In many ways, AURALEE is an exploration of natural materials, the ones which we will have against our skin and live in. Founded by Ryota Iwai who began as a pattern cutter for several designer brands, AURALEE launched in 2015 and followed by the brand’s first directly-managed store opened in Tokyo in 2017. In 2018, Iwai won the FASHION PRIZE OF TOKYO 2019 and started presenting his collections at Paris Fashion Week. We have become familiar with seeing the brand not just during fashion week but also on Mr.Porter and SSENSE. 

With word of mouth spreading of his thoughtful staples, we wanted to know more about how the brand functions, planning a future in fashion with a growing concern of the environmental impact of the industry, and about the designer behind it.

Tell us a bit about your background and when you knew you wanted to be a designer?

My interest in clothing started back when I was in junior high, at first I wanted to open up a second-hand clothing store, and eventually worked part-time at a vintage shop.  

After university, I started going to vocational school in hopes of being a pattern designer. While cutting my teeth and working for other companies, I had eventually been given the opportunity to design, and naturally from there started my own brand.

What is your favorite part of the design process?

The most exciting part of the process for me, is the creation of the fabrics, being able to imagine and visualize the texture and feel, and actually see those ideas solidify into materials.  

Your pieces are produced in Japan, what role does sustainability play in the brand and do you have any criteria when sourcing fabrics from around the world?

Regarding the role of sustainability in the brand and in the industry in general, I want to first acknowledge that we can all be doing more, and I want to further strive to learn more about how to incorporate better practices in a manner that is real and true to the brand. 

 At the moment, every season we always aim to never overproduce and avoid waste, there are no discounted sales at our Tokyo flagship, and we only produce what is ordered from our retailers.  Along with this, we hope to support more sustainable buying practices, our goal is to create only the highest quality products with the intention of being worn and cherished for a long time.  In our production, I try to be on-site as much as I can, and through this dialogue with our producers, directly witness and have my hand in how our clothing is made.  With developing all of our own fabrics, we are able to have control, and with this, we use primarily all-natural materials and whenever possible incorporate recycled materials as well as GOATS certified organic cotton.   

As far as criteria for sourcing materials for our fabrics, through my travels and research, we know that different parts of the world accel at the production of certain materials, whether it be Peruvian Alpaca, Mongolian cashmere, New Zealand wool, or Indian cotton, and we are constantly trying to search for more and bring the best out of these materials in our garments.   

What do you consider to be wardrobe staples?

To each their own, however, for myself, it is a T-shirt with a great touch that can be worn year-round, a comfortable knit, and a well-tailored coat.

What is the biggest fashion mistake you see people make? 

I feel people look the best when their style is actually true to themselves, and you can tell they genuinely mean and enjoy what they are wearing.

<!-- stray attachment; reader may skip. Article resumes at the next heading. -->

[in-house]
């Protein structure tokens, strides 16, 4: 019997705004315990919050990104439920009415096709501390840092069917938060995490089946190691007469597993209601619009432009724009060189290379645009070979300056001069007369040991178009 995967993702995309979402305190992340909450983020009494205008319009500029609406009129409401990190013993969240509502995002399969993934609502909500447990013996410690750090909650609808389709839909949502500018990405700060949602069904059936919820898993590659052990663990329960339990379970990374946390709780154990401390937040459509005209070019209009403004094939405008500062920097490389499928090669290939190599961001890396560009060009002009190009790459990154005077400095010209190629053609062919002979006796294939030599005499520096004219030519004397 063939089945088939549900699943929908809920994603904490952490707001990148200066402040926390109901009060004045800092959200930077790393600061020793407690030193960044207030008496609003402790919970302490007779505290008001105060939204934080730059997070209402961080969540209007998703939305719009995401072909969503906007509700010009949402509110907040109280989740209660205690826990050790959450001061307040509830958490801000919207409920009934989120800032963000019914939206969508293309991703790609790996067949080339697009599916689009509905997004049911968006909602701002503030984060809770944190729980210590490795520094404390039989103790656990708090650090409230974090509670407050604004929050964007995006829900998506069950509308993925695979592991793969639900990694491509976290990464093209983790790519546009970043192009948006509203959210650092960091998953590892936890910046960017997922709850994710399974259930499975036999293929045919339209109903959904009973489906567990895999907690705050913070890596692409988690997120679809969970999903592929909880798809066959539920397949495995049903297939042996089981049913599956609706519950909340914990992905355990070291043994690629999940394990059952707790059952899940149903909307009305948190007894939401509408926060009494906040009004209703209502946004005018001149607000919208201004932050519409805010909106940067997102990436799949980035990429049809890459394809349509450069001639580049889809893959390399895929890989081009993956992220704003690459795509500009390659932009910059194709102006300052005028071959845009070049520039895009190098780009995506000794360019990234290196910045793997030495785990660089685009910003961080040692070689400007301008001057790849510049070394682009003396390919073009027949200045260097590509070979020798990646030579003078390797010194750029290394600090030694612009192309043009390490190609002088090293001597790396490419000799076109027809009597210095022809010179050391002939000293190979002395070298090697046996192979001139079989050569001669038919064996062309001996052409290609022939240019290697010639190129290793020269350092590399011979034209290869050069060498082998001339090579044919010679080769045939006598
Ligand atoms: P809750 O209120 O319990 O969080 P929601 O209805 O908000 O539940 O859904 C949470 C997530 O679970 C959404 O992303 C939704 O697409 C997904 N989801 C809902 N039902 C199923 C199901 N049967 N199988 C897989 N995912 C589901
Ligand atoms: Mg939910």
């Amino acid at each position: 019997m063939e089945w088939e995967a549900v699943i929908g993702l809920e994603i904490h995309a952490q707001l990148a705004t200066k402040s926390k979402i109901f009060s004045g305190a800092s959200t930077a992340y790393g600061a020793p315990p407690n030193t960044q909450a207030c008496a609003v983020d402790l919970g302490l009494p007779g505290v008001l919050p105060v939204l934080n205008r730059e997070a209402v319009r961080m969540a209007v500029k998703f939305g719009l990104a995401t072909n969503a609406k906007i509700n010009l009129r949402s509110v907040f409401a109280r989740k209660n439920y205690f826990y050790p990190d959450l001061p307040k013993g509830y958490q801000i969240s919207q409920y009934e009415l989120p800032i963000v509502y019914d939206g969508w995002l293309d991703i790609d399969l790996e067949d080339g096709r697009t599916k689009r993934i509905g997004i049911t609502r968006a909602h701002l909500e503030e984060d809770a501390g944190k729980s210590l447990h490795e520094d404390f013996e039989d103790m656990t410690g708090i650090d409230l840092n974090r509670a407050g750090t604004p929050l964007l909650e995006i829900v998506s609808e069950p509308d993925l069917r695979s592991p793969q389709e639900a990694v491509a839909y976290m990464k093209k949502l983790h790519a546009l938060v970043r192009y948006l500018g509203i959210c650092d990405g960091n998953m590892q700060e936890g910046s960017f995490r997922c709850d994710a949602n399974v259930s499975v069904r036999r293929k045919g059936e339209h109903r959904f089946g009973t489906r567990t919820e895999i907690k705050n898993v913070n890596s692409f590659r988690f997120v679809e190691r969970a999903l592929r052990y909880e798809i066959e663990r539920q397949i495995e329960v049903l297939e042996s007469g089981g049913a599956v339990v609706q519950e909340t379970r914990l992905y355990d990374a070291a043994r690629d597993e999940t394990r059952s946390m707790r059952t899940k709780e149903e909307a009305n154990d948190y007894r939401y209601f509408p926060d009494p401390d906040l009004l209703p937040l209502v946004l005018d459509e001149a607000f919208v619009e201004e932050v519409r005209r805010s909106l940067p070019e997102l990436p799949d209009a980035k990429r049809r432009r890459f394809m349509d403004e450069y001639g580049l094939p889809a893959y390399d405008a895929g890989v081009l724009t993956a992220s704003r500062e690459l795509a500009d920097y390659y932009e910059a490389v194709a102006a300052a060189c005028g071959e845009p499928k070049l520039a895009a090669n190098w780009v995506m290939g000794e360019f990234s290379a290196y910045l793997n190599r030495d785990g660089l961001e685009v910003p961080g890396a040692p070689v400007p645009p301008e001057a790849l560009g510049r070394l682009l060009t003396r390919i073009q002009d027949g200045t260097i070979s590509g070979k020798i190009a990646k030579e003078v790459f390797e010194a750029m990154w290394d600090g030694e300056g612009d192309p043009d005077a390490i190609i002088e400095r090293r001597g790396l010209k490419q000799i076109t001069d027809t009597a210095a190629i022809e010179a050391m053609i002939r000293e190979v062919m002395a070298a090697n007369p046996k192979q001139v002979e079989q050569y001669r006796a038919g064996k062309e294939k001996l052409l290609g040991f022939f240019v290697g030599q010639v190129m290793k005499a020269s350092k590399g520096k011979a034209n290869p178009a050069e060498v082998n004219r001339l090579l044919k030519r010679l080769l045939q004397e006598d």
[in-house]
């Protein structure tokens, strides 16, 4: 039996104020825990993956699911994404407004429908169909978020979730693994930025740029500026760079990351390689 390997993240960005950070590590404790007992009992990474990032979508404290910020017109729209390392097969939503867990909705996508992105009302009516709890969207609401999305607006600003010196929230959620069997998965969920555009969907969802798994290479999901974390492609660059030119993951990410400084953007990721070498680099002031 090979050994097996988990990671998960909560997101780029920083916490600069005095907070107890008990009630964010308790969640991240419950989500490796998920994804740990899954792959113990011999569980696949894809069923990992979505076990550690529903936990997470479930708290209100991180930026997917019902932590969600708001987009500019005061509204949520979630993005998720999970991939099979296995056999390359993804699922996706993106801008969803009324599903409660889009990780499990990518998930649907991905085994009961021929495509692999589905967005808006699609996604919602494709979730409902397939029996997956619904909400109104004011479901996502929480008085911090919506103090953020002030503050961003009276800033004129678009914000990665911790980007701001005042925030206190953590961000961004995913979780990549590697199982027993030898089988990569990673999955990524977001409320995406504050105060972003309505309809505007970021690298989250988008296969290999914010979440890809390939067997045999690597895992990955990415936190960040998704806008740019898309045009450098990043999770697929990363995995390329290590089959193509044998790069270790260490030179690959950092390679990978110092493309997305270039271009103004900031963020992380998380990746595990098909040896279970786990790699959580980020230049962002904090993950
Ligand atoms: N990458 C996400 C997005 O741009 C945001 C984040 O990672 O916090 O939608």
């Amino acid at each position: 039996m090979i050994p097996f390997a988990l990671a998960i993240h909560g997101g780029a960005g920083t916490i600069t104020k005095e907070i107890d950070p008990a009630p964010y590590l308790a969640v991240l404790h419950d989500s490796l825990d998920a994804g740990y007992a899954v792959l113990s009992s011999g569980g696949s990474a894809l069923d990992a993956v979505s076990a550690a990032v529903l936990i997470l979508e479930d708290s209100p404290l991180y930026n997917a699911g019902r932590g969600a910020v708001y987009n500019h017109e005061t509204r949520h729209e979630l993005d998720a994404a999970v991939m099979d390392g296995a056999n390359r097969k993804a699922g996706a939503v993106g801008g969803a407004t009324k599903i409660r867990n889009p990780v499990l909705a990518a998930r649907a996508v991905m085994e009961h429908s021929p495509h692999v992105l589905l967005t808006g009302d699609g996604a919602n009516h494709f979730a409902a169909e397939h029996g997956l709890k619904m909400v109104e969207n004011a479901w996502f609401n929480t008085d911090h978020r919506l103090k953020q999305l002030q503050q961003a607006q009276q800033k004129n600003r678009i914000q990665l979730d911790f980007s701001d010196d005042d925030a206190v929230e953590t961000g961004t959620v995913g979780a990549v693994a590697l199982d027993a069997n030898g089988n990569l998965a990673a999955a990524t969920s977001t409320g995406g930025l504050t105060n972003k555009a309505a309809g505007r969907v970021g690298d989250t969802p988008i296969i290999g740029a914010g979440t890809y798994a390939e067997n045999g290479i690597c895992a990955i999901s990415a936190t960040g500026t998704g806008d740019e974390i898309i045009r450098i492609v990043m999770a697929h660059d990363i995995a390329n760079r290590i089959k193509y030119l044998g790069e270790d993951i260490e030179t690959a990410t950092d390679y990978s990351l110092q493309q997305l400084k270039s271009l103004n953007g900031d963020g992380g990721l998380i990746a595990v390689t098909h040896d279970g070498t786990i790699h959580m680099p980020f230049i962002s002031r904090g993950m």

Do you think fast fashion will be eradicated?

As long as the people involved are being properly treated and compensated, I think there is nothing inherently wrong with the concept of having products available that are affordable, easily accessible, and high quality and I think this is necessary for the people. 

That said, the current practices need to be improved, I think currently there is especially an issue with overproduction and a pressure for large quantities and constant turnover, I think there will be a shift and this will gradually decrease, and these companies will take a more inclusive approach, where the well-being for all will take the front seat to the current focus on mere profit and a self-serving agenda. 

There is certain practicality in all of your collections along with an effortless cool that doesn’t shy away from being elegant. Do you have any outside creative influence? 

When I was a teenager, Japanese street fashion was in its heyday, but I was always more drawn to American and European second-hand clothing and the minimalist designers of the ’90s. 

I also find a lot of inspiration from my daily life and my own interaction with garments, it is important to be rooted in how your clothing will actually be worn, as I want our garments to become an extension of the wearer and be incorporated into their lives. A wardrobe that even when worn roughly, can be worn elegantly. 

How would you describe your silhouette?

I wouldn’t say there is one particular silhouette, and this depends vastly as my main priority is to create silhouettes that make the best use of our fabrics.  

You show in Paris and people talk a lot about the French aesthetic, how would you describe the Japanese aesthetic? 

Japan is a place that accepts the natural as it is.  A place that appreciates the margins, over outright beauty.  Beauty in reserved modesty.  

So far in your career, is there something you are very proud of?

I am most proud of being able to work alongside with and help support all of our factories, and producers.  Also, I remember very fondly the first time seeing a stranger wearing our clothes. 

A last message before we disconnect?

Thank you for taking the time to discuss this, I am looking forward to being able to do this in person in the future.  I hope everyone reading is able to watch and enjoy our digital presentation this season, and now it’s off to work on next season!

See you next season!